Find a Doctor Find a Doctor
Time to see a specialist? Time to see a specialist?
We found [COUNT] Specialists
who treat [INTEREST]
We found [COUNT] Specialists
who treat [INTEREST]
[TELEHEALTH] offer Telehealth options.
Relieving Chronic Constipation

This content is created by Healthgrades and brought to you by an advertising sponsor. More

This content is created or selected by the Healthgrades editorial team and is funded by an advertising sponsor. The content is subject to the Healthgrades medical review process for accuracy, balance and objectivity. The content is not edited or otherwise influenced by the advertisers appearing on this page except with the possible suggestion of the broad topic area. For more information, read the Healthgrades advertising policy.

How Long Should You Take Over-the-Counter Constipation Treatments?

Medically Reviewed By Avi Varma, MD, MPH, AAHIVS, FAAFP

Store-bought laxatives can relieve constipation, but sometimes you need a doctor’s care instead.


Constipation is a common digestive health concern. According to the National Institute of Diabetes and Digestive and Kidney Diseases (NIDDK), 16% of adults have constipation symptoms, such as hard, painful stools or fewer than three bowel movements per week. The number of affected adults doubles after adults are 60 years old.

Over-the-counter (OTC) laxatives can be a safe and effective remedy for occasional constipation, but your body can become reliant on them if you take them for too long. Some laxatives can cause harm if misused. If constipation is a health concern for you, here’s what you need to know.

Understanding the differences in over-the-counter laxatives

Many constipation treatments are readily available at your local pharmacy without a prescription, but they’re not all the same. Several medications are available, each with different ways of working inside your body. These include:

  • Bulk laxatives: These are fiber supplements like methylcellulose (Citrucel) and psyllium (Metamucil). They change your stool’s size and consistency.
  • Stool softeners: As the name implies, these soften your stool, making it easier to pass. Docusate (Colace) is an example.
  • Osmotic agents: Treatments such as magnesium hydroxide (Phillips’ milk of magnesia) and polyethylene glycol (MiraLax) work by drawing water into your intestine.
  • Stimulant laxatives: These medications cause your intestines to contract and move stool along. Bisacodyl (Ducolax) and sennosides (Senokot) are examples.

The length of time you can safely take a laxative depends on the type. For example, fiber supplements are usually OK for extended periods, but avoiding taking stimulant laxatives for more than a few days is important.

Some laxatives can even cause potentially harmful changes in your electrolyte levels. Contact your doctor before taking laxatives for longer than a week.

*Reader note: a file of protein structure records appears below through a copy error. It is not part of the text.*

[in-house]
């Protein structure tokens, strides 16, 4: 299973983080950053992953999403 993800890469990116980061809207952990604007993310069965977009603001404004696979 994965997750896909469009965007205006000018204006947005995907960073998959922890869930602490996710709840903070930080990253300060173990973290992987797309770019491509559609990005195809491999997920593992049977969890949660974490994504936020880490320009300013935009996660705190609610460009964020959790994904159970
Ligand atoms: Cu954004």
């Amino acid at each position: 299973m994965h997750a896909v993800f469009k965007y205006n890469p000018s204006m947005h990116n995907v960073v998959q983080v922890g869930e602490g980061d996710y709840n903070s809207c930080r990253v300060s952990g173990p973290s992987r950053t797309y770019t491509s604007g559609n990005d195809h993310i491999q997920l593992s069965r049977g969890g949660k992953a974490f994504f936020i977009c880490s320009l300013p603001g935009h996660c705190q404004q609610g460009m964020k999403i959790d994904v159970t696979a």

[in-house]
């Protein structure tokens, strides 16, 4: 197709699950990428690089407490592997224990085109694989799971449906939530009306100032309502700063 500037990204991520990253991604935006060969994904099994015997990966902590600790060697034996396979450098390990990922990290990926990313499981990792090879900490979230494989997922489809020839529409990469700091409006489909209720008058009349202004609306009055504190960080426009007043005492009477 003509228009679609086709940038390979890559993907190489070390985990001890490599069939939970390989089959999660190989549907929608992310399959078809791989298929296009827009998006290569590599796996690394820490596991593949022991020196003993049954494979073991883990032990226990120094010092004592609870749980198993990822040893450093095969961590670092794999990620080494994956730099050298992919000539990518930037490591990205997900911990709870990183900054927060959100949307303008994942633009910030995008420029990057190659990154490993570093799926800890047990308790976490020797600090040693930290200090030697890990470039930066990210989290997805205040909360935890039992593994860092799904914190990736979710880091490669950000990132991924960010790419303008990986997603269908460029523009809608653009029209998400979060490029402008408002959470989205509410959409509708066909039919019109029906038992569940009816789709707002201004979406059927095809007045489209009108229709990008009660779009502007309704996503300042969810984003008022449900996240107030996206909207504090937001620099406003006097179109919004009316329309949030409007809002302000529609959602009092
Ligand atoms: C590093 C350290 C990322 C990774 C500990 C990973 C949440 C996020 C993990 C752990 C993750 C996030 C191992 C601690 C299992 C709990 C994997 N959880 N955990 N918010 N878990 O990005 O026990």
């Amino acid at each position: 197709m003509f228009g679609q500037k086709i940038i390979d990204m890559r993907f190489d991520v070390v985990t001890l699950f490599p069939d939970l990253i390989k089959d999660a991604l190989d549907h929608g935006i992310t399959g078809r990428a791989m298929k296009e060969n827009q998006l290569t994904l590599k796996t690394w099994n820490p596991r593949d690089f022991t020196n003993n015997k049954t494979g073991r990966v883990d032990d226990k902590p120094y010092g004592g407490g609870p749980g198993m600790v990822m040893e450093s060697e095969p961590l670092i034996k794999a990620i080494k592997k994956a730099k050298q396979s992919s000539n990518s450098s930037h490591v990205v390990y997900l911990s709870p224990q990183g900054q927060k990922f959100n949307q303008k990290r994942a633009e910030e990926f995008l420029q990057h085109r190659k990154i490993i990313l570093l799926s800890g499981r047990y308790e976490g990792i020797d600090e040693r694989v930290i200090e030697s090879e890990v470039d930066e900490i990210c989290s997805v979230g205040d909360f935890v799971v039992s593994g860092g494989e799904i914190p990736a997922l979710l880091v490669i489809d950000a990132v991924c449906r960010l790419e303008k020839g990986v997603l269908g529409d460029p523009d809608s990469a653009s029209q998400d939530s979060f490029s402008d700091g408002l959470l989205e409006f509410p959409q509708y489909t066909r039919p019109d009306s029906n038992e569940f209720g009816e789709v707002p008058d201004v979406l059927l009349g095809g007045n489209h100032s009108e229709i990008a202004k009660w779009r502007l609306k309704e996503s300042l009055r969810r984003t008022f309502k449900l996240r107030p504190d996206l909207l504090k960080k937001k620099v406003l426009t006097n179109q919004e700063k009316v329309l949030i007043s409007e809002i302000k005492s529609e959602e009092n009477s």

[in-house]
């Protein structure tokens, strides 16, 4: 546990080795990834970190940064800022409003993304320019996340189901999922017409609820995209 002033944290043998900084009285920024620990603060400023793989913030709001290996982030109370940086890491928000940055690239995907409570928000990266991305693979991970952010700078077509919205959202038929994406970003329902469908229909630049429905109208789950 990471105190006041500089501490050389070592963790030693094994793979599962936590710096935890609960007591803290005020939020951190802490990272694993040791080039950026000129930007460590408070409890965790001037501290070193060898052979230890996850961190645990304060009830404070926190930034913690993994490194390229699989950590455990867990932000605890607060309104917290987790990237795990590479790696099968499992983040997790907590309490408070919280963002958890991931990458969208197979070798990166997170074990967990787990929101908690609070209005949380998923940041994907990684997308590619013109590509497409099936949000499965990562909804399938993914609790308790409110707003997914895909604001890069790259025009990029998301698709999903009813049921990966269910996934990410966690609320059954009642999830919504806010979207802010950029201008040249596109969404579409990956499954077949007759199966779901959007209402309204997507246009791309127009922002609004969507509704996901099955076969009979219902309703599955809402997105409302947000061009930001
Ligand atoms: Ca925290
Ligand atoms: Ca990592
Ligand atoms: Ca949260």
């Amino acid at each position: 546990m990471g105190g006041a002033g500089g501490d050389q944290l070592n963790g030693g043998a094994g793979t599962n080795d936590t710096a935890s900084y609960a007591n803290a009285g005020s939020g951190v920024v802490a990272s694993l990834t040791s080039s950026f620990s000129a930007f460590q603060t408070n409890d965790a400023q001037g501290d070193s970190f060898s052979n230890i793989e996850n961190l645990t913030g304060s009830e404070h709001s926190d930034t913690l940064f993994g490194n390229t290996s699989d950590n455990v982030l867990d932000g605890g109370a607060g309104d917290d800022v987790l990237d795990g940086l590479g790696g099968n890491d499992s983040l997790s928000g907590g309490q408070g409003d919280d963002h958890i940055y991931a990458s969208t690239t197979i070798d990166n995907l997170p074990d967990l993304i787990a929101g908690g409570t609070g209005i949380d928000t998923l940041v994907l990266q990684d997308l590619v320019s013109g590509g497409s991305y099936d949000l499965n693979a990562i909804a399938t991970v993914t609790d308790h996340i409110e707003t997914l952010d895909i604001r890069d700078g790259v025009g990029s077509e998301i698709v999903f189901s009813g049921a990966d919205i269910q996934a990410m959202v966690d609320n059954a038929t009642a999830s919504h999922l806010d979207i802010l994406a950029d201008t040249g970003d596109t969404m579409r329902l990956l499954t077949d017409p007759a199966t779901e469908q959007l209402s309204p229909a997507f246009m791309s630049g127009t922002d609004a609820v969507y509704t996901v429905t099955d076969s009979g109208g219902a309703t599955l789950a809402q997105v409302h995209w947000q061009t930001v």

Talking with your doctor about constipation

Let your doctor know if you have long lasting constipation or additional symptoms, such as abdominal pain or blood in your stool. Chronic constipation can share similarities with other medical conditions, such as irritable bowel syndrome with constipation, which may have specific treatments.

If OTC medications aren’t effective for you, your doctor may order a prescription medication. Examples include:

  • lubiprostone (Amitiza)
  • linaclotide (Linzess)
  • plecanatide (Trulance)

The type of medication your doctor prescribes can depend on the underlying cause.

Also, a thorough medical and physical examination may identify a constipation cause that you and your doctor can address directly. For instance, certain drugs, such as some pain medications, can make it difficult to pass stool. Making a change in your pain medication, in this case, may help relieve your constipation.

Incorporating lifestyle changes to ease constipation

Some adjustments to your daily routine can help treat constipation and prevent it from developing in the future. Suggestions include the following:

  • Avoid dehydration: Increasing your intake of water and other hydrating fluids may make stool easier to pass.
  • Increase fiber: The NIDDK recommends getting between 22–34 grams of fiber per day. Fruits, vegetables, whole grains, legumes, nuts, and seeds are good sources.
  • Move your body: Regular exercise can improve constipation symptoms.
  • Practice bowel training: Your system may become more regular if you try to have a bowel movement at the same time each day.

Keep in mind, though many people may experience constipation, it’s important not to ignore it if it persists. Though OTC medications can be beneficial, it may be a good idea to get medical treatment for ongoing constipation.

Was this helpful?
  1. Chang L, et al. (2022). Pharmacological management of irritable bowel syndrome with constipation (IBS-C).
  2. Constipation. (n.d.).
  3. Cuckoo C, et al. (2022). Constipation and defecation problems overview.
  4. Treating Constipation with Laxatives. (n.d.).

Medical Reviewer: Avi Varma, MD, MPH, AAHIVS, FAAFP
Last Review Date: 2023 Nov 16
View All Relieving Chronic Constipation Articles
THIS TOOL DOES NOT PROVIDE MEDICAL ADVICE. It is intended for informational purposes only. It is not a substitute for professional medical advice, diagnosis or treatment. Never ignore professional medical advice in seeking treatment because of something you have read on the site. If you think you may have a medical emergency, immediately call your doctor or dial 911.